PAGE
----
Once I found a promising spot, I set up the sluice and went to work. When I’m digging below the waterline, I use special digging tools. One is a small shovel sometimes referred to as a floral shovel. Its blade is smaller than a standard number two shovel. The small size of the blade allows access to tight spaces and between boulders that might be on the river bottom. The model I have has a long handle so I can reach deeper underwater, but what makes my shovel really unique is that I had some angled metal welded to the sides and back of the blade. The angled metal keeps dirt from washing off the shovel as it is raised out of the water. Another digging tool I use is a bucket digger. It’s similar to a large ladle and can be used to scoop dirt out of holes in the river bottom. The configuration of the scoop also prevents dirt from flowing back into the river when the bucket digger is raised out of the water.
Another mining tool I use for collecting pay dirt while working below the water line is a PVC pipe nugget sucker. When I get the bedrock nearly clean, I use this hand-powered suction device to pull material out of exposed bedrock crevices. These crevices are likely places for gold to collect.
Using these various mining implements, I removed sand, gravel, and rock from the river bottom and ran it through a bucket grizzly. The bucket grizzly allows the smaller material to pass through a set of bars and fall into a bucket where it is retained while the larger material is screened off to the side and discarded. Eliminating large rocks from the material I run through the sluice allows it to collect gold more efficiently. If the water flow through the sluice was too strong, it would likely wash smaller gold through the sluice along with the big rocks. Since I wanted to target the small gold, classifying my material was a prudent move.
A Good Day of Panning
After collecting a bucket full of material, I used a hand trowel to feed it through the
sluice box. The water flow through the sluice seemed to be just right. The lighter material washed through the box while the heavier material was collected behind the molded plastic riffles.
After running the entire bucket of material through the sluice, I did a quick cleanup to save the concentrates that had collected behind the riffles. After panning the concentrates, I was pleased to find that I had some gold. Not a lot and nothing large, but there were enough specks and small flakes to make my sluicing fun.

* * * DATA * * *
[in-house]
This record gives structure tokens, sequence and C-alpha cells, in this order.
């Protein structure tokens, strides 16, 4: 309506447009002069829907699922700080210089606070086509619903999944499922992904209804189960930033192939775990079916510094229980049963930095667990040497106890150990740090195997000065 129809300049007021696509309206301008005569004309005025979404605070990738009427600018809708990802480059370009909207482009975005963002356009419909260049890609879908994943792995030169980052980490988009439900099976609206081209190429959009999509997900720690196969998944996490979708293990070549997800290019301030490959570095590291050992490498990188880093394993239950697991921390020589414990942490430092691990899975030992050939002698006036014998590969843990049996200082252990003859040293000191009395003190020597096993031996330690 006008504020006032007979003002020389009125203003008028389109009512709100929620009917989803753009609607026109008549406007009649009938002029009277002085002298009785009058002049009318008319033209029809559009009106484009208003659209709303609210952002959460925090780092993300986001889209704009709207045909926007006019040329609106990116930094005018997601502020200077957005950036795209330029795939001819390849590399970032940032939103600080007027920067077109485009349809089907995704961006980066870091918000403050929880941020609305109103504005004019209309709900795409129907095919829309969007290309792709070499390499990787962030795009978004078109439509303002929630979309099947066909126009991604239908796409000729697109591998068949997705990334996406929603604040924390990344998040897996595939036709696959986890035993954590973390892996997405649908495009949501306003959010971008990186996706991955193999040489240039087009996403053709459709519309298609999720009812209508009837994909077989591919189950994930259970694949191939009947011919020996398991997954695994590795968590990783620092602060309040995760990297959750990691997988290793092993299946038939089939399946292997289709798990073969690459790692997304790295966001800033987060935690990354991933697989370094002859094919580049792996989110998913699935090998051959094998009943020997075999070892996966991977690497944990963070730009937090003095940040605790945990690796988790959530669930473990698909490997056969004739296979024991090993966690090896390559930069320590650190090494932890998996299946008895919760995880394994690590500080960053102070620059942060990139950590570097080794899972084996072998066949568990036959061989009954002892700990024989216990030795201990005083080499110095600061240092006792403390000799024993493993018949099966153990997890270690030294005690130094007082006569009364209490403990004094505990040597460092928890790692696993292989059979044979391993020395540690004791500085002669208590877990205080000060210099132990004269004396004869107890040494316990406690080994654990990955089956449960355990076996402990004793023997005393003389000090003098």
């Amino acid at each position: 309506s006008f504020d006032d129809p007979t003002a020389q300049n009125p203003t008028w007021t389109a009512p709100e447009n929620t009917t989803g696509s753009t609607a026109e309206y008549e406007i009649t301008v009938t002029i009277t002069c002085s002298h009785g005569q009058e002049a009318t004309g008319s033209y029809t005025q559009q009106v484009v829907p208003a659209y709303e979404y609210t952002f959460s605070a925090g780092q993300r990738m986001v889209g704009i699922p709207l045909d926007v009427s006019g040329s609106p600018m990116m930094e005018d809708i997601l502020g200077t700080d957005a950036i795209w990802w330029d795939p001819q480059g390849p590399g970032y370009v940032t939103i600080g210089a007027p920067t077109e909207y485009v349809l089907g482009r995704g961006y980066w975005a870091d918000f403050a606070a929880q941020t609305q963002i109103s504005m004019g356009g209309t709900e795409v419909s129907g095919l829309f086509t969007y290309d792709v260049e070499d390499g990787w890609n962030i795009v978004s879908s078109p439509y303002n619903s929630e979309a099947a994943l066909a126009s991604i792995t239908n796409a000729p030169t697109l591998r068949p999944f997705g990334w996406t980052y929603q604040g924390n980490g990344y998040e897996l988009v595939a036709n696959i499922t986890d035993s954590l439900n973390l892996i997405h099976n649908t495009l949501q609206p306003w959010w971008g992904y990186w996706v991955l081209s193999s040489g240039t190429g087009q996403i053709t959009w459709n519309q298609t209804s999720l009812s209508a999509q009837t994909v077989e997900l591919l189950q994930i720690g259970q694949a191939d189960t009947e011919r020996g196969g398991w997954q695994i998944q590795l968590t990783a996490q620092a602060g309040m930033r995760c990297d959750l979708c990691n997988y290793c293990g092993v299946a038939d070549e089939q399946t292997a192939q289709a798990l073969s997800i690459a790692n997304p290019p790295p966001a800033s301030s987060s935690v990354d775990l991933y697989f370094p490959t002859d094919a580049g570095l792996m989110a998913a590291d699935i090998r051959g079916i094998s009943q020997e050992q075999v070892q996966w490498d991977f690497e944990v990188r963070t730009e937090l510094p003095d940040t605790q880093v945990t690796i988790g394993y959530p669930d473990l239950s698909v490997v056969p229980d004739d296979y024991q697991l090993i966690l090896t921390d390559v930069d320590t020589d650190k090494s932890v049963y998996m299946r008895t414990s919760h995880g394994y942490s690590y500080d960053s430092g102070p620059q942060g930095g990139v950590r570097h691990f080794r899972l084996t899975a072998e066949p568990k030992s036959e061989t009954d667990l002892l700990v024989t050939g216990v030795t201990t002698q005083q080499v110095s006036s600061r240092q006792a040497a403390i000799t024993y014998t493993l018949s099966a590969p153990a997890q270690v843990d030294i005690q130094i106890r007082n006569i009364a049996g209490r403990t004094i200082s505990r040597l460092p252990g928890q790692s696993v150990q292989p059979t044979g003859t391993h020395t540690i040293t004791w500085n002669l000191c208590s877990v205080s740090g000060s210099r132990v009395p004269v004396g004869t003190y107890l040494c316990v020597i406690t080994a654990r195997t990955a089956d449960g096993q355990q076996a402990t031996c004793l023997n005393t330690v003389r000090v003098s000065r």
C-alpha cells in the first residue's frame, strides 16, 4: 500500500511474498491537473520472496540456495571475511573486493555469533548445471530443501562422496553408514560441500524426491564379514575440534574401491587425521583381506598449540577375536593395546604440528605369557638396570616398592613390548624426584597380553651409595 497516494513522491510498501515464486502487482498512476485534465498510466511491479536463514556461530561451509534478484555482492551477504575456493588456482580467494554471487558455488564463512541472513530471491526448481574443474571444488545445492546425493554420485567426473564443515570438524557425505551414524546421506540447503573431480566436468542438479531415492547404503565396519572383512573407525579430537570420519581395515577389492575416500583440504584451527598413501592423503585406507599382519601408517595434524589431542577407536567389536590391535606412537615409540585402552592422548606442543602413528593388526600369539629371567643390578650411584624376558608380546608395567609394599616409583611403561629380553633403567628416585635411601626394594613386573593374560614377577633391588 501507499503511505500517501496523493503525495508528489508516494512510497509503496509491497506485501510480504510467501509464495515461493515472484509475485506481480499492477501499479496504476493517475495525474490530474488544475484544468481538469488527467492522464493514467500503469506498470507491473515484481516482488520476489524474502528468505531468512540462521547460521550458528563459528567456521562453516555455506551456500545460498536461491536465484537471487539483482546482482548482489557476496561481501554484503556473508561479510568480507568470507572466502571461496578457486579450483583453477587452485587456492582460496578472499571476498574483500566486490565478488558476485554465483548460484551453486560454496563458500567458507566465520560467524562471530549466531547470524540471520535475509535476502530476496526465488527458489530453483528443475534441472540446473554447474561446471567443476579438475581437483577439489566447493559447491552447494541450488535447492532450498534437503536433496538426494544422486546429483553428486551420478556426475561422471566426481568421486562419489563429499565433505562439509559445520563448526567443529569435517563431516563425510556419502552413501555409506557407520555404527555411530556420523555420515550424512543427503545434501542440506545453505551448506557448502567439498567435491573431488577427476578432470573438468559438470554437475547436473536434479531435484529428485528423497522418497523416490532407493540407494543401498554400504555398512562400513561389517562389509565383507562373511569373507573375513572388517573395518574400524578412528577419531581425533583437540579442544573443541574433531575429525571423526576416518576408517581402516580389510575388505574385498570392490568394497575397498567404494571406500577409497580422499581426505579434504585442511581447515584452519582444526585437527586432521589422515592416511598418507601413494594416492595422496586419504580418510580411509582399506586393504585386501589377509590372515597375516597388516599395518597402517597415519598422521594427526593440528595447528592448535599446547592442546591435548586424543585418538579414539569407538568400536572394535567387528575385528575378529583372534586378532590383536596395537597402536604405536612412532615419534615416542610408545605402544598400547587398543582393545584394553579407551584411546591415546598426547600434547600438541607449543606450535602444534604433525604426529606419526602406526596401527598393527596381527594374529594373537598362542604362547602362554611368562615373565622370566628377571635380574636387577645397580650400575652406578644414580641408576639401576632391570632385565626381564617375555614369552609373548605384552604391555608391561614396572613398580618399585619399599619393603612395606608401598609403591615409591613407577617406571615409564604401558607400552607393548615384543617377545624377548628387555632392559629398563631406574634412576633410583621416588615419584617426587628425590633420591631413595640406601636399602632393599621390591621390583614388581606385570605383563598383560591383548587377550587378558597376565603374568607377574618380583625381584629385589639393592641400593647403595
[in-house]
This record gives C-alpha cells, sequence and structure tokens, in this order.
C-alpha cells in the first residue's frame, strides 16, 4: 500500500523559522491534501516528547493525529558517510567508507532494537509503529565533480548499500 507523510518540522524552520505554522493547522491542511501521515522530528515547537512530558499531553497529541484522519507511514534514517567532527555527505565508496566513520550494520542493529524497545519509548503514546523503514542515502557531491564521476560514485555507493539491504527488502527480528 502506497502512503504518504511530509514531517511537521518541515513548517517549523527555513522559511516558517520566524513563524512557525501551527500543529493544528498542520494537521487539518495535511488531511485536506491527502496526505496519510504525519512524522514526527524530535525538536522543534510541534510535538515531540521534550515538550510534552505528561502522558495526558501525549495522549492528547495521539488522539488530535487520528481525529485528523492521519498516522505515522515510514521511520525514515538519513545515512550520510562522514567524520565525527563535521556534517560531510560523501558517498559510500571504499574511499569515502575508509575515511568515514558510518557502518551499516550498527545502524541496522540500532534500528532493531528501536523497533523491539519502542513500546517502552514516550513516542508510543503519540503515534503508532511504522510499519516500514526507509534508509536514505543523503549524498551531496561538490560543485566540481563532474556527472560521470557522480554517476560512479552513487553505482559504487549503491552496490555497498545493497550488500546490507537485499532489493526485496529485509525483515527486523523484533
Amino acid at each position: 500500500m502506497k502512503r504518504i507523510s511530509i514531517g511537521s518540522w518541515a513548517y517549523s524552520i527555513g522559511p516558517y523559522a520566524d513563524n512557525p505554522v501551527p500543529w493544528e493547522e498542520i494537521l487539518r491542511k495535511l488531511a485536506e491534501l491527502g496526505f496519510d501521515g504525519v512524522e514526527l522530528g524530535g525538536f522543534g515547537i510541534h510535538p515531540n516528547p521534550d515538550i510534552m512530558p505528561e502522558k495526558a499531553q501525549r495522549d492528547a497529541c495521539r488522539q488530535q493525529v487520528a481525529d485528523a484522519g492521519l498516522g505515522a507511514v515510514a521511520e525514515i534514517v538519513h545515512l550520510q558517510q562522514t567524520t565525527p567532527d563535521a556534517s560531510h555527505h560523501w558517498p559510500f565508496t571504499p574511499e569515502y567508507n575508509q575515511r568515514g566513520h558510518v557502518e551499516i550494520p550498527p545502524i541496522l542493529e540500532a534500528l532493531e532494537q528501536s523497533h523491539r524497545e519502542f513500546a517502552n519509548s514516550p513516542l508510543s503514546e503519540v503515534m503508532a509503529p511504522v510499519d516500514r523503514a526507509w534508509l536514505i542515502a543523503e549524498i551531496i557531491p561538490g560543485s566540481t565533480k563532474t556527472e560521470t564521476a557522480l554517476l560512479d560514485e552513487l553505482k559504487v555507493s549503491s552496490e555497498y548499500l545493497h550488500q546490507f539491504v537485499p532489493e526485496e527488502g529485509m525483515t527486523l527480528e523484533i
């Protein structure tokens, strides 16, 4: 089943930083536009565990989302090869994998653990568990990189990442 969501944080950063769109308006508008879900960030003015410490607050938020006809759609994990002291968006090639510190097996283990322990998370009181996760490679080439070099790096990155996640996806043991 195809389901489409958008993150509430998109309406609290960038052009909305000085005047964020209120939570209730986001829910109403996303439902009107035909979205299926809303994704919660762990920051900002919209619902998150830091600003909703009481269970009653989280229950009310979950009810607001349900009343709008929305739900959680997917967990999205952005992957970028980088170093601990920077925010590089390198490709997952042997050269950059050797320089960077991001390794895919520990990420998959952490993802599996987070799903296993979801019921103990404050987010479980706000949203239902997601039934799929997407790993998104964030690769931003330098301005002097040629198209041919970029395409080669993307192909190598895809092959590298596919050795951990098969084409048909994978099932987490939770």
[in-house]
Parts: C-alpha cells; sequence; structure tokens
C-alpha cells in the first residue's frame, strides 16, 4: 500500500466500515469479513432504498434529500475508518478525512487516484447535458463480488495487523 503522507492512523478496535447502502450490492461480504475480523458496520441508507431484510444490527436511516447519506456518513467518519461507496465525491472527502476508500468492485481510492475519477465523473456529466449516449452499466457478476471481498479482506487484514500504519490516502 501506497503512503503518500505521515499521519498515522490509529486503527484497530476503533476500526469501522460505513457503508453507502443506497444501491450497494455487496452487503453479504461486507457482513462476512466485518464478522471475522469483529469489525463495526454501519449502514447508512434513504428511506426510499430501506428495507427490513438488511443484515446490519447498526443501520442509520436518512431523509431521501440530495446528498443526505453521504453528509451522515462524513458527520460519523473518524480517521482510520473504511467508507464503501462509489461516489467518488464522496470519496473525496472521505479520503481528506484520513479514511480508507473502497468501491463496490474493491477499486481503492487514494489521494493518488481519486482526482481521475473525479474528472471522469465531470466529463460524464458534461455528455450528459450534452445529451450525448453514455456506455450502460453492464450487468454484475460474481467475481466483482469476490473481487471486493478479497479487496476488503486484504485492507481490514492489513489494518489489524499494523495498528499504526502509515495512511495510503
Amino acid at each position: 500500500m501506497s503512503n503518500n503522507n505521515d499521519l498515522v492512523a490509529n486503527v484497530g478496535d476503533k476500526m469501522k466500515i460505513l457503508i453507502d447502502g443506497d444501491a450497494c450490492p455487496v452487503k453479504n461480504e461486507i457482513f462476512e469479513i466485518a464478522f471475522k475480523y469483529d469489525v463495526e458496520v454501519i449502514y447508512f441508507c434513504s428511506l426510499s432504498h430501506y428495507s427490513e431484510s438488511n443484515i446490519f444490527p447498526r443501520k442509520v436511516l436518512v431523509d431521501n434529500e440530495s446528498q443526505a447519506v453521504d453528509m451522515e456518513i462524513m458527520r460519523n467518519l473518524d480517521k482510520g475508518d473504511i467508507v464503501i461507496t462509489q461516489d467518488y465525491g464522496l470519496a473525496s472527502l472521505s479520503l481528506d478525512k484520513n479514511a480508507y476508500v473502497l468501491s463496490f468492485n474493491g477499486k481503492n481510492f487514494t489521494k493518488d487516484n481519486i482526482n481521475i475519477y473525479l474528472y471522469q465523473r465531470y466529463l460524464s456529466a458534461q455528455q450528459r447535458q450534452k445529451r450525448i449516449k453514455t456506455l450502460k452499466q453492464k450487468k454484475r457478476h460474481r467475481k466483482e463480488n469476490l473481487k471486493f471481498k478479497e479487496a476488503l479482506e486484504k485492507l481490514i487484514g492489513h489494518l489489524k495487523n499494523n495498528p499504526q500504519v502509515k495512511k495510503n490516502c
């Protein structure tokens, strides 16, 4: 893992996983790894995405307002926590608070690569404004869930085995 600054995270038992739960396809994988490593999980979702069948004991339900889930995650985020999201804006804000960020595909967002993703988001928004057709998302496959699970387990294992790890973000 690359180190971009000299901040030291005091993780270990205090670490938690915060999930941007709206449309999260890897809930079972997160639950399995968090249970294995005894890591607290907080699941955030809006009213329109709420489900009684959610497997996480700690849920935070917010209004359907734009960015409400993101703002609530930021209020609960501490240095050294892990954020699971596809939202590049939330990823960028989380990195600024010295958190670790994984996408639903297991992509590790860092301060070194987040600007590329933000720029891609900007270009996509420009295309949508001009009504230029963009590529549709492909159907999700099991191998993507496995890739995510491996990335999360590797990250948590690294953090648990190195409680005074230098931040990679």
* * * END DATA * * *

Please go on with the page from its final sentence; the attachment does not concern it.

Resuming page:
Upon discussing my find with the camp hosts and some other campers, I figured I was luckier than most. With that, I decided to stay in the same location and run buckets of dirt through the sluice until my time ran out. At the end of the day, I had a nice little pile of gold in a vial to show for my efforts. I was quite happy with the amount of gold I found, which I suspect was more than the typical find, considering the area had been worked hard for many years.
Planning Ahead Pays Off
If you decide to visit Pi Pi campground in search of some gold, be sure to check the latest information regarding dates when the area is open for camping and RVs. Be aware that I didn’t see any hook-ups for trailers and RVs. Everything appeared to be self-contained. For tent camping, the restrooms are pit style. During my site visit, there were signs posted notifying campers that potable water was not available. All water had to be brought in.
More information about camping at Pi Pi can be found on the U.S. Forest Service website by going to www.fs.usda.gov/eldorado. Under “Popular Recreation Activities,” select the tent icon. Then click on “Campground Camping” and “Pi Pi Campground.”
My final take on the area is that Pi Pi isn’t the place to come if you are looking for big or abundant gold discovery. Odds are very strong that you will not find enough gold to pay for your gasoline for the trip, likely not even close. However, if you enjoy the outdoors and are looking for a place to go camping with the opportunity to hunt for gold, then Pi Pi campground is worth considering.
There is plenty of territory to check out, much of the river is easily accessible, and you don’t have to worry about getting on someone’s gold claim. Who knows, you may be one of the lucky ones.
Note: Upon returning home, a phone conversation with a Forest Service Ranger indicated that the gravel islands could be worked, provided no vegetation was damaged, holes were filled when done, and that common sense was used to not tear up the place.